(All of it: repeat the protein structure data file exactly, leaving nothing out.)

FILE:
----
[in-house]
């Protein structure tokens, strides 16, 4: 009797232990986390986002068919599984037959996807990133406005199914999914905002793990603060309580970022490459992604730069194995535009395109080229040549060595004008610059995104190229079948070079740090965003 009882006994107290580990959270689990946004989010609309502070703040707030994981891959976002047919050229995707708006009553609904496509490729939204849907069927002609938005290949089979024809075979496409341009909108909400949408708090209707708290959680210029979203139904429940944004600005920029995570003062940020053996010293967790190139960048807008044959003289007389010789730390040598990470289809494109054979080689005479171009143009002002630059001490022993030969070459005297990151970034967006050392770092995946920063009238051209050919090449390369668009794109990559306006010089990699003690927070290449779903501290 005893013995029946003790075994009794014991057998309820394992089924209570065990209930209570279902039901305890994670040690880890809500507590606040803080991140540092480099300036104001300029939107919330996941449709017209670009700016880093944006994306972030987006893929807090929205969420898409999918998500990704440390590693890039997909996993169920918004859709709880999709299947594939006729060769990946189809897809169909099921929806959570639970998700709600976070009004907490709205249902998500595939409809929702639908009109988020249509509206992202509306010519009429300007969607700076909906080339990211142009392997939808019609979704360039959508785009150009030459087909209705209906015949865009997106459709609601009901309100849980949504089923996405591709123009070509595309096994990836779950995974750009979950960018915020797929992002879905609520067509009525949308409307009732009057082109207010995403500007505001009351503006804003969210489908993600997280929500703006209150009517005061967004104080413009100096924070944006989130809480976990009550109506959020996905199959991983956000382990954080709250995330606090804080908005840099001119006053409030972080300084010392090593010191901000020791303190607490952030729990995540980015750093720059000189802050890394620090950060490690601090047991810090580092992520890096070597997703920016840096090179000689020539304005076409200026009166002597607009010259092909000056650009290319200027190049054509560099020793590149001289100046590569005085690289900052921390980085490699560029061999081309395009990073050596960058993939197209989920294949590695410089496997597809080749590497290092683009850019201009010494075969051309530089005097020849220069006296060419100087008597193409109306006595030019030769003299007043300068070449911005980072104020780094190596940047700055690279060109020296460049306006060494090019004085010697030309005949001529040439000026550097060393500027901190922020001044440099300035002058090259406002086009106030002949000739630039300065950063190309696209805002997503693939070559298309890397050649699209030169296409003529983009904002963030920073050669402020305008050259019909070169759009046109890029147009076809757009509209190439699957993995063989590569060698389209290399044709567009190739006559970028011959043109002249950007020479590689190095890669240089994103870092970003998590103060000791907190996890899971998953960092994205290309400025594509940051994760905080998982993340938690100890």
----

[in-house]
């Protein structure tokens, strides 16, 4: 009797232990986390986002068919599984037959996807990133406005199914999914905002793990603060309580970022490459992604730069194995535009395109080229040549060595004008610059995104190229079948070079740090965003 009882006994107290580990959270689990946004989010609309502070703040707030994981891959976002047919050229995707708006009553609904496509490729939204849907069927002609938005290949089979024809075979496409341009909108909400949408708090209707708290959680210029979203139904429940944004600005920029995570003062940020053996010293967790190139960048807008044959003289007389010789730390040598990470289809494109054979080689005479171009143009002002630059001490022993030969070459005297990151970034967006050392770092995946920063009238051209050919090449390369668009794109990559306006010089990699003690927070290449779903501290 005893013995029946003790075994009794014991057998309820394992089924209570065990209930209570279902039901305890994670040690880890809500507590606040803080991140540092480099300036104001300029939107919330996941449709017209670009700016880093944006994306972030987006893929807090929205969420898409999918998500990704440390590693890039997909996993169920918004859709709880999709299947594939006729060769990946189809897809169909099921929806959570639970998700709600976070009004907490709205249902998500595939409809929702639908009109988020249509509206992202509306010519009429300007969607700076909906080339990211142009392997939808019609979704360039959508785009150009030459087909209705209906015949865009997106459709609601009901309100849980949504089923996405591709123009070509595309096994990836779950995974750009979950960018915020797929992002879905609520067509009525949308409307009732009057082109207010995403500007505001009351503006804003969210489908993600997280929500703006209150009517005061967004104080413009100096924070944006989130809480976990009550109506959020996905199959991983956000382990954080709250995330606090804080908005840099001119006053409030972080300084010392090593010191901000020791303190607490952030729990995540980015750093720059000189802050890394620090950060490690601090047991810090580092992520890096070597997703920016840096090179000689020539304005076409200026009166002597607009010259092909000056650009290319200027190049054509560099020793590149001289100046590569005085690289900052921390980085490699560029061999081309395009990073050596960058993939197209989920294949590695410089496997597809080749590497290092683009850019201009010494075969051309530089005097020849220069006296060419100087008597193409109306006595030019030769003299007043300068070449911005980072104020780094190596940047700055690279060109020296460049306006060494090019004085010697030309005949001529040439000026550097060393500027901190922020001044440099300035002058090259406002086009106030002949000739630039300065950063190309696209805002997503693939070559298309890397050649699209030169296409003529983009904002963030920073050669402020305008050259019909070169759009046109890029147009076809757009509209190439699957993995063989590569060698389209290399044709567009190739006559970028011959043109002249950007020479590689190095890669240089994103870092970003998590103060000791907190996890899971998953960092994205290309400025594509940051994760905080998982993340938690100890």